Tuesday, December 2, 2014

My Imaginary Friends (vs. My Enemies)

Louise Thompson; Amber Larson, Crystal Quintero, Dhr. Seven (eds.), Wisdom Quarterly
Imaginary friends: Hey, Dotty, you do it. - No, you do it! - C'mon, we'll both do it.
I love comments.
Louise Thompson (@FlexHappy) offers inspirational advice to rock readers' lives with energy, passion, happiness, and balance.

I've been looking after a friend's little girl, Amelia. She's a very cute 4-and-a-quarter, and she has an imaginary friend, also aged 4-and-a-quarter, called Dotty.

Dotty is a bit of a loose cannon, truth be told. She spills stuff on my sofa. She is very slow to tidy up her toys. She also needs a whole seat in the back of the car to herself no matter how much shopping there is. Dotty is, shall we say, a little "high-maintenance."
Prince Sid plays asceticism in the woods (MS)
Studies have shown that over half of children between the ages of 3 and 7 have an imaginary friend [the others may not be admitting it for fear of gettin gin "trouble"], and that it's no cause for alarm whatsoever.

It's a way for the child to develop his/her imagination: an involved form of pretend play. Imaginary friends can help children to cope with fears, explore ideas, or gain a sense of competence through taking care of the imaginary friend [or getting advice from unseen beings like Edgar Cayce when he was a boy].

At a more day-to-day level, children with imaginary friends sometimes blame them for misbehavior in an attempt to avoid parental displeasure. Clever! "It's wasn't me; it was Dotty!" [Or those mischievous unseen beings -- sprites, elves, pixies, gnomes, fairies, the fay, duende, devas, kumbandhas, gandharvas, yakkhas -- do it to play a prank on hapless children, who take the fall for otherworldly messes and misbehaving.] That would explain the [things that get] in the hair [of a child].

(South Park) Second party: All of my "imaginary" friends like tea.

What in the 'L are you doing, Cartman?
It was cute watching Amelia have her tea party with Dotty [just like Eric Cartman did that first time with Clyde Frog and Company]. So much chatter -- her imaginary friend always there to hang out with and offer comfort and companionship. It's a happy relationship.

It got me to thinking. We don't do this as adults, of course. We don't have imaginary friends, do we? It's hard enough keeping up with all our real friends, right? But though we don't have imaginary friends, I do think that many adults secretly have ongoing relationships with imaginary enemies. I think we adults do a reeeeally good line in imaginary enemies: More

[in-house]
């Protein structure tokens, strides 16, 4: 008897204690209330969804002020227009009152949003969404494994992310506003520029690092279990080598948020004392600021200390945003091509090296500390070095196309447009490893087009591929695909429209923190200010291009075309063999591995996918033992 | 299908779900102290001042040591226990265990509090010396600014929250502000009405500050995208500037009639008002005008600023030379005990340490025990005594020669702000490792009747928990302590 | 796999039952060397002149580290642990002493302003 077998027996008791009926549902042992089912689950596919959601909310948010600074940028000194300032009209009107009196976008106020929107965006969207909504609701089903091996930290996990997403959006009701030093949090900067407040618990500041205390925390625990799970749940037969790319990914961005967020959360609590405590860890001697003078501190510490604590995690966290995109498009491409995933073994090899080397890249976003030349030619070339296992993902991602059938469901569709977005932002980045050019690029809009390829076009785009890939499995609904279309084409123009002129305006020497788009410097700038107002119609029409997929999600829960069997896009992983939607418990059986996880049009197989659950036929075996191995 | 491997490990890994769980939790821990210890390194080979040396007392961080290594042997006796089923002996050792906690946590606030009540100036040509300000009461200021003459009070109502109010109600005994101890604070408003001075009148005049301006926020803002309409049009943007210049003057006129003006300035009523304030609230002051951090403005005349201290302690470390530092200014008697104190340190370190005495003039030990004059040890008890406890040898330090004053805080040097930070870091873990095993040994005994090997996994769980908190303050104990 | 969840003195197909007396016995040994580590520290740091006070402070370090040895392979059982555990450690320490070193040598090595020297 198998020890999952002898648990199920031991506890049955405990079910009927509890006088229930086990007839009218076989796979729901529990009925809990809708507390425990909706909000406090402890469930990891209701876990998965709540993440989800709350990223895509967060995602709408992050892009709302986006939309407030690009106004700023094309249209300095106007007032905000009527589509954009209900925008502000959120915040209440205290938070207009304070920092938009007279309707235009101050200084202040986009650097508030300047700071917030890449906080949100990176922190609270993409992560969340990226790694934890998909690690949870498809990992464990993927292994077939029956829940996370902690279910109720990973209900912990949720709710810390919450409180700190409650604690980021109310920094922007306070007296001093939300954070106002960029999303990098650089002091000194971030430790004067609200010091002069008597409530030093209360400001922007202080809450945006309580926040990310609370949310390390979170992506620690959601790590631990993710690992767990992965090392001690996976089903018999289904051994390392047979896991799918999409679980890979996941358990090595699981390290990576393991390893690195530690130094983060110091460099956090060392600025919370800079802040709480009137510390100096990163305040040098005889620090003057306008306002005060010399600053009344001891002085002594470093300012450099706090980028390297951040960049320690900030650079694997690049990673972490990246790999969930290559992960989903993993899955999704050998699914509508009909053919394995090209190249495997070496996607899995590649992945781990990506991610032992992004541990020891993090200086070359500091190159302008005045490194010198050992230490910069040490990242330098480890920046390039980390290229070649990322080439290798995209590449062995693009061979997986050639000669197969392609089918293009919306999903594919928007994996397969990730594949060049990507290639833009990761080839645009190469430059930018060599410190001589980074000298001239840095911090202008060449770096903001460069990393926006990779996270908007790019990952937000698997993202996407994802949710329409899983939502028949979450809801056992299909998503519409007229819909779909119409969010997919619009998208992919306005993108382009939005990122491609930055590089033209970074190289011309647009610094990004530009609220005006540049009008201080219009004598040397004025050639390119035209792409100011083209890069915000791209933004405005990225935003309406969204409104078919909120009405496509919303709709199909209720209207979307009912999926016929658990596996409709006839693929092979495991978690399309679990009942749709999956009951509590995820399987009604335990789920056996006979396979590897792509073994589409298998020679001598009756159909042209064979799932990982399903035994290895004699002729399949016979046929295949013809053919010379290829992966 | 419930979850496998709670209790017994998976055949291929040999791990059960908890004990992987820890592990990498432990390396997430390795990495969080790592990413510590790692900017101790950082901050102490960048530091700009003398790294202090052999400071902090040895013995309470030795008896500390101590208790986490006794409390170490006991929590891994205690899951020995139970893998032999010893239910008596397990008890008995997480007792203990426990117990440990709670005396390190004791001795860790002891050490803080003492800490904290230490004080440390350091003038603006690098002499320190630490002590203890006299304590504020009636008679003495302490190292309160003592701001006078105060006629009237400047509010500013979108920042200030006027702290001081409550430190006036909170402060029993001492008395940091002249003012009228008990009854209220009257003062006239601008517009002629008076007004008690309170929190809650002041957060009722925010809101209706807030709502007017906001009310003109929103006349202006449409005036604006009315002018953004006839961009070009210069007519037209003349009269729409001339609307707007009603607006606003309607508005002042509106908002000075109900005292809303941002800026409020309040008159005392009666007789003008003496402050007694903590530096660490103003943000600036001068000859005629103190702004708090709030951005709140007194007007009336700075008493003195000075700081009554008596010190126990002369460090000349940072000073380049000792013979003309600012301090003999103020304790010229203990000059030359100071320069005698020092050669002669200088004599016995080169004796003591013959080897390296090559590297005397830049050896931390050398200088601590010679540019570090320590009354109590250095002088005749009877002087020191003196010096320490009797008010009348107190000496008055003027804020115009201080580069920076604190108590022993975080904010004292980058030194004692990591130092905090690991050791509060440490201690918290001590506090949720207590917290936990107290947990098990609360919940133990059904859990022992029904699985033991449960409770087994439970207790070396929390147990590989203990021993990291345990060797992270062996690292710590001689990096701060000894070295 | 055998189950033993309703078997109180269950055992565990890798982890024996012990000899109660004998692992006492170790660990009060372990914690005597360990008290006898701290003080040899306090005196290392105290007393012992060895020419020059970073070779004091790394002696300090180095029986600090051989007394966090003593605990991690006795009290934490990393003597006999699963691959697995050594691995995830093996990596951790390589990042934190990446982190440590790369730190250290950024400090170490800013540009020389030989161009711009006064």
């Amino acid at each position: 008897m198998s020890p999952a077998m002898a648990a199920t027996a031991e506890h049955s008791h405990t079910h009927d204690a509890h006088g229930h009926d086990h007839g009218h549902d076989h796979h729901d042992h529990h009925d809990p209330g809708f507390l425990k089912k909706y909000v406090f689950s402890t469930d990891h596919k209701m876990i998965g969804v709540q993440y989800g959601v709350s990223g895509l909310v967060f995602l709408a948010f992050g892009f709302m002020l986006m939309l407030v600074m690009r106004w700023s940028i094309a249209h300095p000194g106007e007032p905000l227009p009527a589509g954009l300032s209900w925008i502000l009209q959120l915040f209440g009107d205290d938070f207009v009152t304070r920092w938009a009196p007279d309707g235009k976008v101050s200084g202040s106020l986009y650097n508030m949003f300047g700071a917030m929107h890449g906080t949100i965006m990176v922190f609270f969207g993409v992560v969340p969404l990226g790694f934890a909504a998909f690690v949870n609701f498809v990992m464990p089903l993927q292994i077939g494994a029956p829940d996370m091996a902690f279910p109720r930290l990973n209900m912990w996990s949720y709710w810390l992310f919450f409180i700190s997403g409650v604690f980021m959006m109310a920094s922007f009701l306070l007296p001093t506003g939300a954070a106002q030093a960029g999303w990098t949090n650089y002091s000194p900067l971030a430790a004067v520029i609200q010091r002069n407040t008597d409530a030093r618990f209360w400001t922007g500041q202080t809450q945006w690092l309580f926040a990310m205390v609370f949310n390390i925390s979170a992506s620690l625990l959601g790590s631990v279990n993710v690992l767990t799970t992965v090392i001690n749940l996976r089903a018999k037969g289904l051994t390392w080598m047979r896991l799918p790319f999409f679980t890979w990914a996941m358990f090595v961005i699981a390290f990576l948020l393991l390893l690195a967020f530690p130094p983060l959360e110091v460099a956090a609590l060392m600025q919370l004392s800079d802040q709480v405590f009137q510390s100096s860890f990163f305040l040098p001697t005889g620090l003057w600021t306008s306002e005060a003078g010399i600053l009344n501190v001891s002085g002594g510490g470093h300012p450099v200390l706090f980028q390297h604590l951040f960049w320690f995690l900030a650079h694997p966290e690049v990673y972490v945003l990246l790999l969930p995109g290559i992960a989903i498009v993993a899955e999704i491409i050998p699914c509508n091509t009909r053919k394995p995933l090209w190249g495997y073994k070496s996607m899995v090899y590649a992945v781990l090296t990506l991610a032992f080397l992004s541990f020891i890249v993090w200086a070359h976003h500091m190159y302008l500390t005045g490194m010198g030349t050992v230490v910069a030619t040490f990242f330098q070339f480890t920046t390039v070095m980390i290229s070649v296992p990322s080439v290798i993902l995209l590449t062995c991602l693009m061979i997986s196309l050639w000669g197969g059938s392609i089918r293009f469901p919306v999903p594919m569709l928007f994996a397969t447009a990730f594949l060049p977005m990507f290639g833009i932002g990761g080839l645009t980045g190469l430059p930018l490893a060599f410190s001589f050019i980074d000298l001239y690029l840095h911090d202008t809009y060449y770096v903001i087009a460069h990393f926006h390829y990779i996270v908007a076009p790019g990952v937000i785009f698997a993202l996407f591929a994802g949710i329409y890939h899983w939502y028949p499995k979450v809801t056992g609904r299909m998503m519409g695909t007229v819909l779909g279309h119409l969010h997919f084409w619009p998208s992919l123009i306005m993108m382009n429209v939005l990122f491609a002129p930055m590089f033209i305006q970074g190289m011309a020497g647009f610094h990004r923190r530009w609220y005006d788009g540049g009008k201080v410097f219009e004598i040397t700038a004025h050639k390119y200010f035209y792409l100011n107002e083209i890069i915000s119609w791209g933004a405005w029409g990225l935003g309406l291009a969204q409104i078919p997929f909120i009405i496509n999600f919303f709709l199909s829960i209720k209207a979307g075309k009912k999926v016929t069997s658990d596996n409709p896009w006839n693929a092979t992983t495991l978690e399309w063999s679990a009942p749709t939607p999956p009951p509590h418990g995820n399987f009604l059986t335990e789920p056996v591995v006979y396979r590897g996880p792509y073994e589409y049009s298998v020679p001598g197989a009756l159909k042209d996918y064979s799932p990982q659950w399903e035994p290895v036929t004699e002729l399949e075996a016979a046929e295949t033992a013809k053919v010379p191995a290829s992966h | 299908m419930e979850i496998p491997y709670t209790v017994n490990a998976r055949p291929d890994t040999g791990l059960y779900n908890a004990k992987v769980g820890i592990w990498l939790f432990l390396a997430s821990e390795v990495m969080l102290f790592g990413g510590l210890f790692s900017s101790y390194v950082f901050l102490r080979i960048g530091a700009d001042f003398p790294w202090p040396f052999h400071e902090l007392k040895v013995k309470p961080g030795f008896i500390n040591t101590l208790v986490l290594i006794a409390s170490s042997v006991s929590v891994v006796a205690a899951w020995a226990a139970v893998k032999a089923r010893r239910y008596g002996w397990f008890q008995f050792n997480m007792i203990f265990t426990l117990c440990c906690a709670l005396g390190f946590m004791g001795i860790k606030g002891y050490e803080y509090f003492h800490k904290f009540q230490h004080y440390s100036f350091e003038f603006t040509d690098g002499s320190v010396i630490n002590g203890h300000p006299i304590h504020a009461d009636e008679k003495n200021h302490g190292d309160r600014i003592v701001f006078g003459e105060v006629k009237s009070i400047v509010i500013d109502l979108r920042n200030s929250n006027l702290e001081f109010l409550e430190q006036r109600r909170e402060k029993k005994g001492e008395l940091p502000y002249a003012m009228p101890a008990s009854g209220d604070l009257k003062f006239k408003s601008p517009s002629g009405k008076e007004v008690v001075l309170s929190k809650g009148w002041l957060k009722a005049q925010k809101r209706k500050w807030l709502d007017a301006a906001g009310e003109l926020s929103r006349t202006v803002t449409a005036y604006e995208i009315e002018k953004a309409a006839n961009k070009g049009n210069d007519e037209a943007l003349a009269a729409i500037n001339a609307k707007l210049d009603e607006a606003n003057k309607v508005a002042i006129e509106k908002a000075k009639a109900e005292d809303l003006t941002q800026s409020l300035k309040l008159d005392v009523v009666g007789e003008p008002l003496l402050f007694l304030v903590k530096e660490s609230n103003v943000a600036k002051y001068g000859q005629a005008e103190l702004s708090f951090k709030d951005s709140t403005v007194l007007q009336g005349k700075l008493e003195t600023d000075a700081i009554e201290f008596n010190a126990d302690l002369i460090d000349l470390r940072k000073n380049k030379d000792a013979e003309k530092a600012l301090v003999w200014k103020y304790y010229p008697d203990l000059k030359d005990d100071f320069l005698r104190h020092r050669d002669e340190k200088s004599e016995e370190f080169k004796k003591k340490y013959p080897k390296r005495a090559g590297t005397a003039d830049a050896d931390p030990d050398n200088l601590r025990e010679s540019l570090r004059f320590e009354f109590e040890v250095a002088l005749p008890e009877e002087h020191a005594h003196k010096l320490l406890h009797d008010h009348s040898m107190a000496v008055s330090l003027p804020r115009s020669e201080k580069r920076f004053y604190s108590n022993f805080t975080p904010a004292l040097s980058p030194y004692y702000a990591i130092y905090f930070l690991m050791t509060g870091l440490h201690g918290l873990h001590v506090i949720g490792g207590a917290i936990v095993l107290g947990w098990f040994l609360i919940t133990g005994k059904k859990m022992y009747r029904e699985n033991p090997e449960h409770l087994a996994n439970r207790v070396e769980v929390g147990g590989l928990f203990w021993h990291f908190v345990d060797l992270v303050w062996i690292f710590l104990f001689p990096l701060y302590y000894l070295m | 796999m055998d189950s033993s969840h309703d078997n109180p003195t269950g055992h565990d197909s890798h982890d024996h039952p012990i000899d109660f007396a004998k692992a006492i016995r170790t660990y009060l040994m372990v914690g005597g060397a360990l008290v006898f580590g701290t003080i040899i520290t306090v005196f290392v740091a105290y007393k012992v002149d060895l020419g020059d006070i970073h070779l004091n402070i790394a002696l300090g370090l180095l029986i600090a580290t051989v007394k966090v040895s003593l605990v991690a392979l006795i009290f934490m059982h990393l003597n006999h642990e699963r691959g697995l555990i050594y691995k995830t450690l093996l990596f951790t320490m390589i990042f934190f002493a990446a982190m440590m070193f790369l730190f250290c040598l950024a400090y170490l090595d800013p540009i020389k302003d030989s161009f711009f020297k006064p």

Like a Girl: #likeagirl

(#LikeAGirl) Using "like a girl" as an insult is a hard knock against an adolescent. And since the rest of puberty's really no picnic either, it's easy to see what a huge impact it can have on a person's self-confidence, particularly girls but also eccentric boys. Hey, you're not allowed to be yourself; adjust yourself to social norms:

She is such a pretty girl
Her shape fits well into a mold
Her mind removed, her body sold
She does exactly what she's told

He is such a brave young man
If his brain can't then violence can
His heart drained since life began
Of the compassion it once had

Why go on living in the past?
We just uphold this sexual farce
Past is past is past is past!
Why go on living in the past? 
("Farce" Nick Blinko/Rudimentary Peni)

I'll kick your @$$ like a girl, that's what. - Cut!
Are you "normative"? Get with it. Just look at you! Don't you want to be cool? In the epic battle to ensure that girls everywhere keep their confidence during puberty and beyond, we can start by showing everyone that doing it #LikeAGirl is an awesome thing!

It is. Lauren Greenfield kicks it off with this video. "When the words 'like a girl' are used to mean something bad, it is profoundly disempowering. I am proud to partner with Always to shed light on how this simple phrase can have a significant and long-lasting impact on girls and women. I am excited to be a part of the movement to redefine 'like a girl' into a positive affirmation." What do YOU do #LikeAGirl?

Hey, Ms. Trump, what do you do like a girl?-  I work, that's what. - (*Long pause*) You're dad's a jerk. - Yeah, he is. - Well we guess you're okay, maybe (ivankatrump.com/Daily Mail).

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